Which doctors get sued?

Remember that it is not the mistakes you make as a doctor but the relationship you have with your patients that determines whether you get sued or not.



This is from John die Julius, the customer service guru: http://www.thedijuliusgroup.com/


Want more evidence of how important demonstrations of caring and compassion can be in the medical world?
Consider the following findings from the book Blink, by Malcom GladwellMalcolm Gladwell

  • The risk of being sued for malpractice has very little to do with how many mistakes a doctor makes.
  • Analysis of malpractice lawsuits shows that highly skilled doctors get sued. In nearly every single malpractice case, the patient was quoted as saying something negative about how the doctor made them feel.
  • At the same time, the overwhelming numbers of people who suffer an injury due to negligence of a doctor never file a malpractice suit at all. Why? Because of the bond they had with the doctor. They would never consider suing the doctor or his practice, even though there was negligence on the part of their doctor.

Patients don’t file lawsuits because they’ve been harmed by shoddy medical care only. It is how their doctor treated them on a personal level. People don’t sue doctors they like

  1. #1 by Paddy Mosse on February 17, 2011 - 2:16 am


    I’ve have been to many Medico-Legal talks. They all say the same thing; Communication, communication, communication.

    If you are honest, explain things to the patient and give them the impression you care, you will likely not get sued. Problems arise when people do not feel that they are respected, or that the Dr. does not care, or is concealing something.

  2. #2 by shaun segal on February 17, 2011 - 2:29 am

    It’s true our rapport with patients and relationships we build are the most important aspect from a patient perspective.
    Even if we make mistakes , as long as we’re honest with our patients and have good interpersonal relationships we’re unlikely to ever be sued.

  3. #3 by Tony Dicker on February 17, 2011 - 3:14 am

    I agree.

    Talking to the patient, Listening to the patient. Planning for the complications.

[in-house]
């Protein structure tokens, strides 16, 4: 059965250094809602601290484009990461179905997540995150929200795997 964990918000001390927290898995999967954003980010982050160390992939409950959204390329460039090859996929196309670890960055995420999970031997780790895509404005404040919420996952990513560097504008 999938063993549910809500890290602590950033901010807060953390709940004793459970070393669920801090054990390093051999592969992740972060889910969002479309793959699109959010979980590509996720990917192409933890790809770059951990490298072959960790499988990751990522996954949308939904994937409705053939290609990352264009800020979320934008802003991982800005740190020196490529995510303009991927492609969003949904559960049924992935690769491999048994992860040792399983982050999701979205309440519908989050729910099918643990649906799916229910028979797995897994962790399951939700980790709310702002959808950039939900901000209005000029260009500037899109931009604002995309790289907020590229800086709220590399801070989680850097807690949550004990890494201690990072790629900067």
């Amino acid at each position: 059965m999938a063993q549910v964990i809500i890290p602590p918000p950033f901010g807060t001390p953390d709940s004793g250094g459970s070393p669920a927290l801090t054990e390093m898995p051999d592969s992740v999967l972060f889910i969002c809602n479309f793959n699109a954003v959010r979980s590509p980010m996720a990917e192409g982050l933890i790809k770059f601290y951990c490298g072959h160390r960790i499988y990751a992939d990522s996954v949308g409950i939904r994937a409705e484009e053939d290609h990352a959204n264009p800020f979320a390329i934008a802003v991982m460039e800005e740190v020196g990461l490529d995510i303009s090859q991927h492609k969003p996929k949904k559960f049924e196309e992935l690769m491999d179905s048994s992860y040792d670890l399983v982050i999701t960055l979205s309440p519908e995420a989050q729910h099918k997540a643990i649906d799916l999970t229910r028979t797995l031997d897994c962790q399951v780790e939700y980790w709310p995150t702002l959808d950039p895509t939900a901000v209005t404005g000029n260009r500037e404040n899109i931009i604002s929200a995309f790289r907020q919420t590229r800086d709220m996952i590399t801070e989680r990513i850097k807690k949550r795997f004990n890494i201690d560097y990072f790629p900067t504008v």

All very important parts of the relationship.

    It makes life more comfortable.


  4. #4 by hein vandenbergh on February 17, 2011 - 7:22 am

    An interesting study was published about 8 yrs ago which demonstrated that the average doctor interrupts his patients – whether new or known to him – within 8 seconds on average of the pt opening their mouth. Herein lies the seed of litigation.

    As Tony points out, talk and listen. I’d like to reverse that: listen, ask questions [talk], and then look. If a pt feels they are not taken seriously, let alone not being taken notice of, you are WAAYYY behind before you even start, and even the correct treatment with a minor but recognised complication will become a source for at least a complaint to the HCCC.

    The patient doesn’t even have to ‘like’ you, but they MUST leave the consultation satisfied that they were heard. We cannot like all pts, not can pts expect to like all drs. Often I hear the comment: ‘He’s a bit rude/sarcastic/whatever, but by gawd he gets to the botom of the problem’. That’s all pts expect.

    The corollary is true, too. My heartsink patients, those who will drone on and on and on and on, I treat with special regard and respect. You know what? After a few years, you actually get to like them, and they respect you and become much more accepting of your advice, and far less demanding and heartsink.

    Listen, do not interrupt [until some time has elapsed and then only to ask a clarifying question or make an affirmative remark], then talk and examine. Then talk some more and invite questions. It does not take any longer, as you get to the nub of the issue more effectively.

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